Zora Neale Hurston wrote her first novel, Jonah’s Gourd Vine, in a little more than two months, beginning on July 1 and finishing September 4, 1933. Although she later admitted that she’d had the story in mind since 1929, she nonetheless exhibits enormous skill and dedication to her craft of writing in this novel (Hemenway 189). While it is true that Hurston’s Jonah is anovel based on her own life—more specifically on the lives of her parents, John and Lucy Potts Hurston—we should not confuse the characters and plot as exact replicas of her family or of her growing-up years. The family “history” that Hurston writes is a jumping-off place for the development of a remarkable work concerning African-American life after the Civil War in a South, and a country, undergoing rapid social and political change.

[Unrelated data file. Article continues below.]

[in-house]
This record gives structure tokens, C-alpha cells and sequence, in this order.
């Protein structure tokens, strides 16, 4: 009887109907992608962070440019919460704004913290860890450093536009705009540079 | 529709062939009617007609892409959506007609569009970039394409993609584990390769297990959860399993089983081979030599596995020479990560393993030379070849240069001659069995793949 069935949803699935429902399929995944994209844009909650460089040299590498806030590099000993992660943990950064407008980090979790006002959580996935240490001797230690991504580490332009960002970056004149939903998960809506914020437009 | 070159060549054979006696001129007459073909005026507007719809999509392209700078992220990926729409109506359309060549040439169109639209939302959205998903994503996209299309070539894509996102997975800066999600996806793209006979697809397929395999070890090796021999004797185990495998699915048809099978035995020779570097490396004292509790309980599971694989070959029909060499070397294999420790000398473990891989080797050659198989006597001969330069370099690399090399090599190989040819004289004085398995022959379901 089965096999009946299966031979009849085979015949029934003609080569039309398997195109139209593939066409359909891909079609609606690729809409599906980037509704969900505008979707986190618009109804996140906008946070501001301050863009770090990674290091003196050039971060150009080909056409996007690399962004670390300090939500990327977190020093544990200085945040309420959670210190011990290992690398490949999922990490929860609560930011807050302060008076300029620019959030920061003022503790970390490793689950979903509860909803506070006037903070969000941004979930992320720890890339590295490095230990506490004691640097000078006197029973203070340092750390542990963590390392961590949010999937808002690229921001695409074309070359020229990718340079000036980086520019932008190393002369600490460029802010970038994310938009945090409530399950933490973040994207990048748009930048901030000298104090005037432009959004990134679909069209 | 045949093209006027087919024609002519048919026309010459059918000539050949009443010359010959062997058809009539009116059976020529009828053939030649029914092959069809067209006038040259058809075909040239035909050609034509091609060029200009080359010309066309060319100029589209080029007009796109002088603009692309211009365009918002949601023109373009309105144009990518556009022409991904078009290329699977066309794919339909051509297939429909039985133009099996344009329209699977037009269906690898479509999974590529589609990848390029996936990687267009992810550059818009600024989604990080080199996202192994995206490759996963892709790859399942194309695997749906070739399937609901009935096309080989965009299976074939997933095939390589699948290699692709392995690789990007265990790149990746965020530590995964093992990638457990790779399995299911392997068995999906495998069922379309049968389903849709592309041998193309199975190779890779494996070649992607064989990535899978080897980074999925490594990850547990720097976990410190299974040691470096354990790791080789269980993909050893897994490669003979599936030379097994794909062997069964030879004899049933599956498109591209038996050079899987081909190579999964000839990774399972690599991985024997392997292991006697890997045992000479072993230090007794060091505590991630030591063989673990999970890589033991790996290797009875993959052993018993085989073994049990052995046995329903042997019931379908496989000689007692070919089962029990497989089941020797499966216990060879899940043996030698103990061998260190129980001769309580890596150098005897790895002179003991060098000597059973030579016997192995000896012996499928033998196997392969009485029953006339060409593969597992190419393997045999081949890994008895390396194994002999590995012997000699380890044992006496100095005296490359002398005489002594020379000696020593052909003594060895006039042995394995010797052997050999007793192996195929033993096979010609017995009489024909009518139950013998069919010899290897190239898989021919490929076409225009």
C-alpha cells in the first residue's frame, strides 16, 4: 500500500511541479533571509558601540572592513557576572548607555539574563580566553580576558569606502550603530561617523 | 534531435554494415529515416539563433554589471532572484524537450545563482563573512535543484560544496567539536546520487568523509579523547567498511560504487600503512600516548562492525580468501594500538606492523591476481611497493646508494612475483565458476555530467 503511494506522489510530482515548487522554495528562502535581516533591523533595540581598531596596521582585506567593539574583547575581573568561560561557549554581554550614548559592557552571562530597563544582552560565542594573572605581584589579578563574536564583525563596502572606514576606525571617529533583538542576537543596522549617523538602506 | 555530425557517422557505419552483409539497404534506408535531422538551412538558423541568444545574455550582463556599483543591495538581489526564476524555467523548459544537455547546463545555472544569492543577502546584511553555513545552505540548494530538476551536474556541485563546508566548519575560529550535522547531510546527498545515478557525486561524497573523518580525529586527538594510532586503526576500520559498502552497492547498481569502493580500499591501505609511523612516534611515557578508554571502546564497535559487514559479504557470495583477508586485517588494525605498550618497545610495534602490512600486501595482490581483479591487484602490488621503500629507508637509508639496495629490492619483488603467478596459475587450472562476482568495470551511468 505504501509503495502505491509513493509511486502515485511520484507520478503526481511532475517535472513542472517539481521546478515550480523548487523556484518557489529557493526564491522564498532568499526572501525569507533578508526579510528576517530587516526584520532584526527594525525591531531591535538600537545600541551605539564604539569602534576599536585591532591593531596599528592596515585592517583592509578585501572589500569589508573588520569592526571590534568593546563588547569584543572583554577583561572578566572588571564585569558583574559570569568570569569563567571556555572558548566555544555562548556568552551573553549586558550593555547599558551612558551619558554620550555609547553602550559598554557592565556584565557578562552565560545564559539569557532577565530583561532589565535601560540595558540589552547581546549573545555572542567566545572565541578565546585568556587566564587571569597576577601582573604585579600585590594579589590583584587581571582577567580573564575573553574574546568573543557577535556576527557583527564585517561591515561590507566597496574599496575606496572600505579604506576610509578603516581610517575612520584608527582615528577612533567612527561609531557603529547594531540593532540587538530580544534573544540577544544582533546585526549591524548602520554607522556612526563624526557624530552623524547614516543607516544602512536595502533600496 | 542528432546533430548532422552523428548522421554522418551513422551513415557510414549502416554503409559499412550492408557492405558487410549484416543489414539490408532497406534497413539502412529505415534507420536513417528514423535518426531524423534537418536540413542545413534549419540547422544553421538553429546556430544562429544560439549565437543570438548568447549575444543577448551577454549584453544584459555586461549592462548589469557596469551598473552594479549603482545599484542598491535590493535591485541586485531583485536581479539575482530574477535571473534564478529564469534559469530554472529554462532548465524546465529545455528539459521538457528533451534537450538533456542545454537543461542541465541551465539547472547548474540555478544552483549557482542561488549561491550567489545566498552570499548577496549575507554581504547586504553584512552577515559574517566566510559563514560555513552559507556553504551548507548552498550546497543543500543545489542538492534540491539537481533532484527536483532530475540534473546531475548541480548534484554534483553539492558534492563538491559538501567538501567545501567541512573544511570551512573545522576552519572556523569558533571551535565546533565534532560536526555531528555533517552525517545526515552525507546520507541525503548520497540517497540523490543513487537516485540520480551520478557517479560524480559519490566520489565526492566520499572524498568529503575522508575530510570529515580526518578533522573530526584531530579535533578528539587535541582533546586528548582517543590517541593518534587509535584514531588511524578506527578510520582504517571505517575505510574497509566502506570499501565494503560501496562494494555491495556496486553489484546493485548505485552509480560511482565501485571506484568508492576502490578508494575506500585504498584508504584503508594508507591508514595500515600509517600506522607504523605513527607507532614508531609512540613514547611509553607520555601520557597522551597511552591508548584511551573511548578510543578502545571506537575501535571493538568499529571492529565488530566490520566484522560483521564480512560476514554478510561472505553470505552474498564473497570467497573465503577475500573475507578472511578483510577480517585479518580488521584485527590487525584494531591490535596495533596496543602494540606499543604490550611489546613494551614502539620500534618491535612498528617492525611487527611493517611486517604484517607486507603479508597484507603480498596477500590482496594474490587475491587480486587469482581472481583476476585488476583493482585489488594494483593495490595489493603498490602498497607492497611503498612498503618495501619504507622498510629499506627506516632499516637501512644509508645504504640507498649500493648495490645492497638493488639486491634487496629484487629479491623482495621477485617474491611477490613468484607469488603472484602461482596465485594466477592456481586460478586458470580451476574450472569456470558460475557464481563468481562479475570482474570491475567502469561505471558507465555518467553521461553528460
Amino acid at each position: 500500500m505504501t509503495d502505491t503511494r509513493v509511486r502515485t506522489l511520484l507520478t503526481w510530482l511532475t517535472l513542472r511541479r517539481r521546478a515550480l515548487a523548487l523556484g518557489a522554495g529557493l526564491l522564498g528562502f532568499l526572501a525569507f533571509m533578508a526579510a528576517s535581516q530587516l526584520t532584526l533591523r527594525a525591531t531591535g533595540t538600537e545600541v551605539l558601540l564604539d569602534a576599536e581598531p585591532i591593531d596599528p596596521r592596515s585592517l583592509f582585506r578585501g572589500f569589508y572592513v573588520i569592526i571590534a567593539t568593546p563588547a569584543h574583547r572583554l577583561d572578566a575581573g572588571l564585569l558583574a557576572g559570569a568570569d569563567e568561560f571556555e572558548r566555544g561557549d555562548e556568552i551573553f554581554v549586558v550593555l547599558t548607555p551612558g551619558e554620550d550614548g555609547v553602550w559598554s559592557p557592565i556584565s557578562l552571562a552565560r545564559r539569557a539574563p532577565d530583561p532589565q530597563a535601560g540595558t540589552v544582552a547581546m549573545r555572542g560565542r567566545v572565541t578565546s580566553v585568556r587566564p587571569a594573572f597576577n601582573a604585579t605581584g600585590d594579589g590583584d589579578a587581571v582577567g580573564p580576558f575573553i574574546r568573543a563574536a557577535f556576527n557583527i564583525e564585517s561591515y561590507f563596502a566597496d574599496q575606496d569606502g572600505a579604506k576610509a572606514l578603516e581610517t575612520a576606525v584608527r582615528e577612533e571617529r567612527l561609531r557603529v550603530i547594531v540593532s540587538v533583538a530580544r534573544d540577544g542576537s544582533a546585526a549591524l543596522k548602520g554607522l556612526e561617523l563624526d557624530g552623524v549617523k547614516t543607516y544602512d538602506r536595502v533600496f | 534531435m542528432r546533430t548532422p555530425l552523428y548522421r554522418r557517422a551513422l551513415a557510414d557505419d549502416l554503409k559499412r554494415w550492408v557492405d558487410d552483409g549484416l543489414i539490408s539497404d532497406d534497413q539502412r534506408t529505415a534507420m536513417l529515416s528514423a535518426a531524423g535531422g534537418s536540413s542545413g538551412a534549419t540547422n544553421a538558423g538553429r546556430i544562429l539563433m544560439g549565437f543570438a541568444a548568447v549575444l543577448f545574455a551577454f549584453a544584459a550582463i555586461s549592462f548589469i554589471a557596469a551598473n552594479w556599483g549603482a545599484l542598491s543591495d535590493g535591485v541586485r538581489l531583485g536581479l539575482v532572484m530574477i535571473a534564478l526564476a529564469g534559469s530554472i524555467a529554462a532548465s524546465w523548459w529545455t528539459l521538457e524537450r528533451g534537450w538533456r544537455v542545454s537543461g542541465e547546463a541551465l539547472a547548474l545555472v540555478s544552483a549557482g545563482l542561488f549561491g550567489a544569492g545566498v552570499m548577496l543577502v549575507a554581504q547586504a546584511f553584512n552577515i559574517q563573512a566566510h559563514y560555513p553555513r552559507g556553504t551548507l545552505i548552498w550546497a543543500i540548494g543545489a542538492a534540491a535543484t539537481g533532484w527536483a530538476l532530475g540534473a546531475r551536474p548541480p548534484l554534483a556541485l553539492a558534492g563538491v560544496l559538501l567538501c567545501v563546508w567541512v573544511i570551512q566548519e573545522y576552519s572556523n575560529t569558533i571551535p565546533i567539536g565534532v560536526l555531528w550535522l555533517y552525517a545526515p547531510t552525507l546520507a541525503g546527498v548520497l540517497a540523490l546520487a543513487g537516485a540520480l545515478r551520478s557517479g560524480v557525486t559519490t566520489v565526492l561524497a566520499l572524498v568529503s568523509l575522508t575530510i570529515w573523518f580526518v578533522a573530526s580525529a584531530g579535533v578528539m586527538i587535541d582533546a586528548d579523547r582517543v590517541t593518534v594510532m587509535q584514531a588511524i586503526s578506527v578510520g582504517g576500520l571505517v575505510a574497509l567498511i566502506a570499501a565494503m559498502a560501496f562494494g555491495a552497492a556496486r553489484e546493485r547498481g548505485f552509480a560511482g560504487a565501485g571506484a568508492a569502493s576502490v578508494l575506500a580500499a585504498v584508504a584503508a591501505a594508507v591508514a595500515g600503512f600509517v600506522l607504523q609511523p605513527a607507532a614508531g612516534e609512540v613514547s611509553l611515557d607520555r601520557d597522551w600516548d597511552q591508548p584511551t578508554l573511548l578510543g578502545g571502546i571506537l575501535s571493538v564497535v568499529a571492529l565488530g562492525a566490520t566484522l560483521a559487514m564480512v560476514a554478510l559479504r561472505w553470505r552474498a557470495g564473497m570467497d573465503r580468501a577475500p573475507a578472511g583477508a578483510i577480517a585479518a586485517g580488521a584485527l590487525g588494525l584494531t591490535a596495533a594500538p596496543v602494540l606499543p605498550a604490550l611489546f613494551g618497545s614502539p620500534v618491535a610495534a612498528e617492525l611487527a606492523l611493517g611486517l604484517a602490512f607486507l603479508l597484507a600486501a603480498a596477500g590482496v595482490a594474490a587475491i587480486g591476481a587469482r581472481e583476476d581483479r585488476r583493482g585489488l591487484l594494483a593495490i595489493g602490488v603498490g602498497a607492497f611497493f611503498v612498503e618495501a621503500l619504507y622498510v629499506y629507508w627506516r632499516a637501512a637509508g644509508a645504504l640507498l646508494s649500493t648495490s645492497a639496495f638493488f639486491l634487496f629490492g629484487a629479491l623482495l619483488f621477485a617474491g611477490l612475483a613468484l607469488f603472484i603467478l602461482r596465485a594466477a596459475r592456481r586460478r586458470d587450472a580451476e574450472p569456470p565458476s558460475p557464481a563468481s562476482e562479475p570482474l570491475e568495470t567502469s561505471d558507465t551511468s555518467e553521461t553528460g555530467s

Reviews of Jonah at the time of its publication (May 1934) were generally positive, at least in the white press, which praised its language and story. At the same time, reviewers for such papers as The Times Literary Supplement and the Boston Chronicle totally misunderstood Hurston’s attempt to portray the rich creativity of her culture (Hemenway 193–94). Perhaps Opportunity and the Crisis read Jonah without the racist bias of the white press, but Estelle Felton could muster only a tepid review (4–5), and Andrew Burris saw the novel as a failure (6–7). Today, such astute readers as Robert Hemenway, Eric Sundquist, Karla Holloway, and James Lowe recognize the daring and complexity of Jonah’s Gourd Vine.